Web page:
A schoolgirl`s suicide in Colombo has triggered a public uproar. Caught with a mobile phone in school, she decided to end her life last week. Her tragic death has shocked the education establishment into sitting up and taking a long hard look at what has gone wrong with schools. We hear various views expressed by politicians, educationists and parents and unfortunately they seem to be making an attempt to take the incident in isolation. They are also enacting Hamlet without the Prince of Denmark. They have left out in the debate the most important person, the student, who alone can tell us why he or she is so frustrated as to take his or life at the slightest provocation or at the first sign of trouble.
Shaken awake, all of a sudden we have begun to ask ourselves why our children commit suicide. That, we believe, is the wrong question. The right question we must ask ourselves as adults is whether children have any reason to cherish their lives. For, they have been robbed of their childhood and their innocent lives have been fast-forwarded to adulthood through the medium of formal education. Late to bed and early to rise, they are taught everything under the sun except how to lead a happy life, from morn till night both at school and in private tuition classes. Schooling has ceased to be fun. Children trudge to school, crushed under bags full of books and their plight is no better than that of porters. School vans that they travel in are veritable mobile torture chambers. They lack space and ventilation in them. But who cares? We have pointed out ad nauseam in these columns that in this country rights of the cattle are better protected than those of children. Lorries that are overloaded with cattle are seized and drivers fined. But, we are yet to hear of a school van driver booked for overloading.
A good teacher is said to be like a candle, which burns so that others get light. But, today, can this be said of most teachers who have given pride of place to private tuition rather than the job for which they are paid by the public? School education has come to such a pass that the Ministry of Education has had to force students to attend GCE (A/L) classes. Counselling is noticeable in schools in its absence and there are only some Hitlerite pedagogues tasked with enforcing discipline at any cost. To whom can children turn to seek advice over matters that they are wary of discussing with their parents?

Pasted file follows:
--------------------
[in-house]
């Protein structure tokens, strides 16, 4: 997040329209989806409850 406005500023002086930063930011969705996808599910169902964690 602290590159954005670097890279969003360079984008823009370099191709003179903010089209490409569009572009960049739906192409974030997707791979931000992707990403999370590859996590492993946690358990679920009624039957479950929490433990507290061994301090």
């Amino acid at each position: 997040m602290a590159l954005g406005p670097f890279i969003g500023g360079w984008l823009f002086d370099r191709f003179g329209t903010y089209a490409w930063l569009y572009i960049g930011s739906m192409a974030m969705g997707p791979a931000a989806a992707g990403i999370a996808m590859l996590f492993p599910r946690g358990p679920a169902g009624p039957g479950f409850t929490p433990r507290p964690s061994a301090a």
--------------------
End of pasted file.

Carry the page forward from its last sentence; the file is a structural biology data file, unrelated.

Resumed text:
Parents cannot absolve themselves of the blame for this sad state of affairs. There are serious lapses on their part and it should not be forgotten that children spend most of their time away from school. Parents are in a position to pay children individual attention and keep a watchful eye on their behaviour.
It looks as if children had one goal set for them in life. Pass the GCE A/L exam with flying colours they must to follow dream courses of study in universities! They are given `commando` tuition for that purpose and told in no uncertain terms that if they crash, they will be doomed. They are without a fallback position in life. A few of them may have the rare opportunity to swim, play, sing and dance-not for fun but by way of competition. Is it surprising that they are seeking solace in virtual reality in the form of computer games and, in some cases, in narcotics and pornography? Their addiction to mobile phones and gaming, in our book, has the trappings of a desperate attempt at escapism.
No child should be given the freedom of the wild ass in school and discipline must be maintained. But, it is imperative that a safety valve be built into the system in the form of the care of kind and considerate teachers ready to listen to them without penalising them at the drop of a hat so as to prevent a build-up in tender minds of unbearable pressure that drives them to suicide or self injury.
The tragic incident at issue cannot be reduced to a mobile phone or lack of discipline. There is much more to it than meets the eye and a concerted effort is called for to find what has plunged schools into a crisis with so high a failure rate at crucial examinations, growing indiscipline and, most of all, the all too manifest taedium vitae of children. Many things need to be factored in. But, the bottom line is that children must be given back their childhood besides love, care and attention they richly deserve from adults.